• Describe an incident that will enlighten the audience.
Last month Larry and I went to a train auction. Not toy trains. Real railroad cars. Larry had no intention of buying them but he enjoyed hanging out with guys who did really buy trains. He wanted me to come along with him to share the excitement. I actually was bored but it was clear that my brother was in all his glory inspecting the trains beforehand, chatting up the engineers who were there, and then watching the bidding.
• If you are religious this is the place to make a religious statement.
Larry is in a good place now. I know he's with our mom and dad and I know he'll be watching over all of us.
• Say what you will most miss about the person.
I'm going to miss Larry's Sunday morning phone calls -- we spoke to each other every Sunday morning for as long as I can remember.
• Gently and humorously say what you won't miss.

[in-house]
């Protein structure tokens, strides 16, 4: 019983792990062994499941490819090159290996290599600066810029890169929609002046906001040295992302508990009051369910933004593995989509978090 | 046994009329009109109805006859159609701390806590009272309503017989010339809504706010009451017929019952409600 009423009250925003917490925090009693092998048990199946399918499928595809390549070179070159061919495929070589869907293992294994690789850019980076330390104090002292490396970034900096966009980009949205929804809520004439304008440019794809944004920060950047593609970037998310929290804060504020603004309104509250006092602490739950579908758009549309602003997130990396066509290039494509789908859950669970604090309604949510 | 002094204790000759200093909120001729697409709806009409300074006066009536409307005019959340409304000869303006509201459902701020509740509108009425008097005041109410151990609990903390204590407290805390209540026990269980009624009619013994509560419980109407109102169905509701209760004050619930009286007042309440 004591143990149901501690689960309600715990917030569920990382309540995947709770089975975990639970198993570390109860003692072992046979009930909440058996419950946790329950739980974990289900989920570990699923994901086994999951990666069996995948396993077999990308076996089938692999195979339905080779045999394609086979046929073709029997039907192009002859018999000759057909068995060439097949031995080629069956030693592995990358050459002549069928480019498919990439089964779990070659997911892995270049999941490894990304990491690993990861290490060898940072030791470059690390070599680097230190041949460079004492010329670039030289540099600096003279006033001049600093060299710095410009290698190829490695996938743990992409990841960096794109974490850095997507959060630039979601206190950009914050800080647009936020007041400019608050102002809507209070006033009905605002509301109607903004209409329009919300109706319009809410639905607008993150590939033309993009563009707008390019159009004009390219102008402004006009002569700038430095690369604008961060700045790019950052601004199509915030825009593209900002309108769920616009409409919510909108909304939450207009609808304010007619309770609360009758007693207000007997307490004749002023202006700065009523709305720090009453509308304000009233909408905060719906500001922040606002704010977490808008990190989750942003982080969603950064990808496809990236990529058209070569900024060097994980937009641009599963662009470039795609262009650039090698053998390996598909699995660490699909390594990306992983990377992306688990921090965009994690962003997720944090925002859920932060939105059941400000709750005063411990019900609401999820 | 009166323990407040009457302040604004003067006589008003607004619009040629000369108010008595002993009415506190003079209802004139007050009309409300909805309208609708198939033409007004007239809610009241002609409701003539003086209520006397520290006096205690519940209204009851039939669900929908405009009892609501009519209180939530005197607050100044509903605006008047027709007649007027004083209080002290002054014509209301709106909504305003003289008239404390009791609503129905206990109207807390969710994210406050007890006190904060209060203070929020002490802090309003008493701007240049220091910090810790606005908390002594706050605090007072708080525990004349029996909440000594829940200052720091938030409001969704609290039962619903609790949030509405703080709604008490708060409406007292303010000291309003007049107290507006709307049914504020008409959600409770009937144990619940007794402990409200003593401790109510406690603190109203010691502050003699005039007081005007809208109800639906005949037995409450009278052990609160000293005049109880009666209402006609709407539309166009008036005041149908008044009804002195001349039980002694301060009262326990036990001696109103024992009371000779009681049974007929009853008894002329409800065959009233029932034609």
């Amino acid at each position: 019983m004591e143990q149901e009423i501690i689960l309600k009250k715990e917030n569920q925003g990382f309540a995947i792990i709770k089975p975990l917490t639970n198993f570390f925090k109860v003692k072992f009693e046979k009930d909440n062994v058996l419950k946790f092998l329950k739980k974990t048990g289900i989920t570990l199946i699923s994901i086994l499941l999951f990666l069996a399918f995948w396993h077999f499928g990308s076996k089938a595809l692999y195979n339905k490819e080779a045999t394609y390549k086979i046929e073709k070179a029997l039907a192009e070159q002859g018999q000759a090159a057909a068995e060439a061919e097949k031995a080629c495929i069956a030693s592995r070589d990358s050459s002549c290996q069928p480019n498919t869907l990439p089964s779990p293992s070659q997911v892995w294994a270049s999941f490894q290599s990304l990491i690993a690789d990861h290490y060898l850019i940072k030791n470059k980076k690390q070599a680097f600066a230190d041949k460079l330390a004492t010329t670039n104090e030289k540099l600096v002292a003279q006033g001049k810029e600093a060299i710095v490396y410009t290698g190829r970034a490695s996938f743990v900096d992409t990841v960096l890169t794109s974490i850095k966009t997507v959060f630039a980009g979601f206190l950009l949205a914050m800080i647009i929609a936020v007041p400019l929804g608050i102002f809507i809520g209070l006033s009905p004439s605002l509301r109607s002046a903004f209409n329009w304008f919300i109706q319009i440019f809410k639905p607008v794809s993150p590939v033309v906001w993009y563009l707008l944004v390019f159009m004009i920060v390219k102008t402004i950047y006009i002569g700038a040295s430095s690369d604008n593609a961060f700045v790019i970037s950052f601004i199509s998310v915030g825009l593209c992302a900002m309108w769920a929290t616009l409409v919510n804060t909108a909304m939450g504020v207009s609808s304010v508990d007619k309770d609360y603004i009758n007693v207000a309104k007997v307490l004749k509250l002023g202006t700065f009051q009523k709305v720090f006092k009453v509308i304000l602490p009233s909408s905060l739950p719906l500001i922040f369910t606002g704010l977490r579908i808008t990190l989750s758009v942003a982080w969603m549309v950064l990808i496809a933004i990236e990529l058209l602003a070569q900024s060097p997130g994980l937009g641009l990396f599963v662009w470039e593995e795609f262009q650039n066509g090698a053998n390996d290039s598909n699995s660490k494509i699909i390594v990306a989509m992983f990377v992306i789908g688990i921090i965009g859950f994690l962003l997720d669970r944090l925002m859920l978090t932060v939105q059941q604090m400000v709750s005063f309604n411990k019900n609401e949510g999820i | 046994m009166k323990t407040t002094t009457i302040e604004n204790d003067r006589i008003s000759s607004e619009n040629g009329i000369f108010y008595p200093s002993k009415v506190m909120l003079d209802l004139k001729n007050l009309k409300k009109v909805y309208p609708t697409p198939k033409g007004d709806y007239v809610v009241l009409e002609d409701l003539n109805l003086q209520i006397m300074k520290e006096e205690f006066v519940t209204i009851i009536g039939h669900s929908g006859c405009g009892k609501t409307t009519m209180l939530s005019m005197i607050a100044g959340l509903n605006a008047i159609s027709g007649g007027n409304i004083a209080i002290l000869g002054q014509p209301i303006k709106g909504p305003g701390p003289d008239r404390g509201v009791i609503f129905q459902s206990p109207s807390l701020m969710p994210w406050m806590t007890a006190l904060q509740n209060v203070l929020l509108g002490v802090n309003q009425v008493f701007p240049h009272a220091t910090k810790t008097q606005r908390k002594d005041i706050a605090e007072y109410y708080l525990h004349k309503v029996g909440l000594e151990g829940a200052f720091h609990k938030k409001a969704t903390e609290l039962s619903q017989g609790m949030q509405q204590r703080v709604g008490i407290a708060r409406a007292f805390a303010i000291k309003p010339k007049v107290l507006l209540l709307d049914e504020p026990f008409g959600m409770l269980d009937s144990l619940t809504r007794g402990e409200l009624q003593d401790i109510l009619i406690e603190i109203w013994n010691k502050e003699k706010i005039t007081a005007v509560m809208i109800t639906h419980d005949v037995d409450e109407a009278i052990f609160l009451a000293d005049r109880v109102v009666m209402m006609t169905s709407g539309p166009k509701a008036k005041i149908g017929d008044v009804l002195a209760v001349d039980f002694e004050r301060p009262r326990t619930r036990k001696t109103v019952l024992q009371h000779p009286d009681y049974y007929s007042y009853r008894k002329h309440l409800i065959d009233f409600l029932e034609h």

Now that he's gone, I hope I don't start feeling a need to go to railroad car auctions.
• Put your feelings into one or two sentences.
I feel so lost and so bereaved right now. I can't imagine going about my daily life without my big brother.
• Say how his life has touched and influenced you.
Because of Larry I feel guilty if I don't take a shower every day, I feel guilty if I drive in to the city and don't take a railroad train in, and I learned how to be a good husband and a playful dad by watching him.
• Mention what you have learned from the person, what he has taught you by example.